The Invention of Politics in the European Avant-Garde (1906-1940)

By Sascha Bru; Gunther Martens | Go to book overview

The Futurist Political Party

Günter Berghaus

Futurism was an art movement that pursued a total makeover of the social and political conditions prevailing in the modern world and attempted a permanent revolution in all spheres of human existence. The overturning of aesthetic traditions and conventions was part and parcel of a programme of political and social, intellectual and moral regeneration. Many of the ideas synthesized in the Foundation and Manifesto of Futurism (1909) can already be detected, at least in nuce, in the decade preceding Futurism, when Marinetti gained influence on the cultural climate in Italy through his activities as a poet, journalist, critic and publisher. Marinetti's studies of law (1895-1899) had provided him with a sound knowledge of modern political theories. He also took a lively interest in the practical politics of his country, particularly those pursued by radical and subversive groups. Therefore, his aesthetic programme of renewal was always complemented by a political engagement. Marinetti's literary works and theoretical essays of the years 1900 to 1909 were a testament to his ideological development and prefigure many of the militant concepts expressed in his political manifestoes of 1909-18.


Marinetti as a Political Ideologue, 1900-1913

Marinetti's early Weltanschauung was derived from a number of sources. He was an admirer of Nietzsche's radical individualism and Bergson's dynamic concept of the universe, but he also studied Marx and Engels, Bakunin and Kropotkin. Georges Sorel's theory of violence became a lasting influence on his political viewpoints, as did

-153-

Notes for this page

Add a new note
If you are trying to select text to create highlights or citations, remember that you must now click or tap on the first word, and then click or tap on the last word.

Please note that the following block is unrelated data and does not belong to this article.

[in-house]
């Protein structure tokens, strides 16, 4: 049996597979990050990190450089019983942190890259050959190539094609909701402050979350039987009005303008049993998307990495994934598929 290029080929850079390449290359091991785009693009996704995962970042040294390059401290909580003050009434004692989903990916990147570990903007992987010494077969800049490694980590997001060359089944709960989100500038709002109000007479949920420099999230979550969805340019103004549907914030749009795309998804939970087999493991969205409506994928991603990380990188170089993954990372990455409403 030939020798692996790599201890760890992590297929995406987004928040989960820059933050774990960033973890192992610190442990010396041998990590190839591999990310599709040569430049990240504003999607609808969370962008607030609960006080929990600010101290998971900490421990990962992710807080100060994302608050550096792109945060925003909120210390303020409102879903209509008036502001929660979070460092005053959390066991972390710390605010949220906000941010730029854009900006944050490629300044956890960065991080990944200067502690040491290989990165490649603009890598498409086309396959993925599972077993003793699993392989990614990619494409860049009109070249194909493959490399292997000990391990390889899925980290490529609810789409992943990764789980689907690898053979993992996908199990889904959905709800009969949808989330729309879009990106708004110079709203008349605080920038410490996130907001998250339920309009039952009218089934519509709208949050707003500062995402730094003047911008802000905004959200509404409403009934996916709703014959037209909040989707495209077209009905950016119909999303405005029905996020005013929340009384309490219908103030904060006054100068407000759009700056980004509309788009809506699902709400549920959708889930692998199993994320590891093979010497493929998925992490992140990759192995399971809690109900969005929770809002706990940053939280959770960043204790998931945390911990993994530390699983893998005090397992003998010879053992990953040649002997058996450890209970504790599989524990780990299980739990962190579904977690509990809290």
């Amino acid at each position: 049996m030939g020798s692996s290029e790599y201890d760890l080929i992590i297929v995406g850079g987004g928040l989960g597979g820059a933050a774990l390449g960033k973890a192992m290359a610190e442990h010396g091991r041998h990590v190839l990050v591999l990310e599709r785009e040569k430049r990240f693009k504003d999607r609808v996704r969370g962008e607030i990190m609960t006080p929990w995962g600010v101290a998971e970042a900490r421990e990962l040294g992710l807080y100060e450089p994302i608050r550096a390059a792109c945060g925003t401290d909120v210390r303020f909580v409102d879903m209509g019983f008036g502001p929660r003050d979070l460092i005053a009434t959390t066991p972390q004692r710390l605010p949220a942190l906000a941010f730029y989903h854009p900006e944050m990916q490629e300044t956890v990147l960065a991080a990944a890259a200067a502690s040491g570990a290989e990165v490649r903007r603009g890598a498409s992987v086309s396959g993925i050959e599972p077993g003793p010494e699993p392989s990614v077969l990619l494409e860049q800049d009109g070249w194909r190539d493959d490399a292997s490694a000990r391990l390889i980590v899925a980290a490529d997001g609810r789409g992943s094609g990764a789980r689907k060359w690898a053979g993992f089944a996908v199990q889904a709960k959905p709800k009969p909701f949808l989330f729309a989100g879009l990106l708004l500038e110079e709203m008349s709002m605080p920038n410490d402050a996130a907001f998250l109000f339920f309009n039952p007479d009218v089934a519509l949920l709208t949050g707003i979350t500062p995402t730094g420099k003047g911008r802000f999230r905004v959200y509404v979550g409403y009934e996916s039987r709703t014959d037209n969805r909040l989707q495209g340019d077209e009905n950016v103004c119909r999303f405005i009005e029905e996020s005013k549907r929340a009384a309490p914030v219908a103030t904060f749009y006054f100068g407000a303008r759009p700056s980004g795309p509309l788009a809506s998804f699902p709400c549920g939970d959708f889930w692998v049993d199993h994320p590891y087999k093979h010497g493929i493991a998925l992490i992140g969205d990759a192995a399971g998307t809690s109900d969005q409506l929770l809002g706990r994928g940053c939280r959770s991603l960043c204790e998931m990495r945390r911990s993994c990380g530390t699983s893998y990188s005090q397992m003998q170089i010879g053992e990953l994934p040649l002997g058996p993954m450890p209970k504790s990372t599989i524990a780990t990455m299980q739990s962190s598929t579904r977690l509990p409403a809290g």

One moment ...
Default project is now your active project.
Project items

Items saved from this book

This book has been saved
Highlights (0)
Some of your highlights are legacy items.

Highlights saved before July 30, 2012 will not be displayed on their respective source pages.

You can easily re-create the highlights by opening the book page or article, selecting the text, and clicking “Highlight.”

Citations (0)
Some of your citations are legacy items.

Any citation created before July 30, 2012 will labeled as a “Cited page.” New citations will be saved as cited passages, pages or articles.

We also added the ability to view new citations from your projects or the book or article where you created them.

Notes (0)
Bookmarks (0)

You have no saved items from this book

Project items include:
  • Saved book/article
  • Highlights
  • Quotes/citations
  • Notes
  • Bookmarks
Notes
Cite this page

Cited page

Style
Citations are available only to our active members.
Buy instant access to cite pages or passages in MLA, APA and Chicago citation styles.

(Einhorn, 1992, p. 25)

(Einhorn 25)

1. Lois J. Einhorn, Abraham Lincoln, the Orator: Penetrating the Lincoln Legend (Westport, CT: Greenwood Press, 1992), 25, http://www.questia.com/read/27419298.

Cited page

Bookmark this page
The Invention of Politics in the European Avant-Garde (1906-1940)
Table of contents

Table of contents

Settings

Settings

Typeface
Text size Smaller Larger Reset View mode
Search within

Search within this book

Look up

Look up a word

  • Dictionary
  • Thesaurus
Please submit a word or phrase above.
Print this page

Print this page

Why can't I print more than one page at a time?

Help
Full screen
/ 292

matching results for page

    Questia reader help

    How to highlight and cite specific passages

    1. Click or tap the first word you want to select.
    2. Click or tap the last word you want to select, and you’ll see everything in between get selected.
    3. You’ll then get a menu of options like creating a highlight or a citation from that passage of text.

    OK, got it!

    Cited passage

    Style
    Citations are available only to our active members.
    Buy instant access to cite pages or passages in MLA, APA and Chicago citation styles.

    "Portraying himself as an honest, ordinary person helped Lincoln identify with his audiences." (Einhorn, 1992, p. 25).

    "Portraying himself as an honest, ordinary person helped Lincoln identify with his audiences." (Einhorn 25)

    "Portraying himself as an honest, ordinary person helped Lincoln identify with his audiences."1

    1. Lois J. Einhorn, Abraham Lincoln, the Orator: Penetrating the Lincoln Legend (Westport, CT: Greenwood Press, 1992), 25, http://www.questia.com/read/27419298.

    Cited passage

    Thanks for trying Questia!

    Please continue trying out our research tools, but please note, full functionality is available only to our active members.

    Your work will be lost once you leave this Web page.

    Buy instant access to save your work.

    Already a member? Log in now.

    Oops!

    An unknown error has occurred. Please click the button below to reload the page. If the problem persists, please try again in a little while.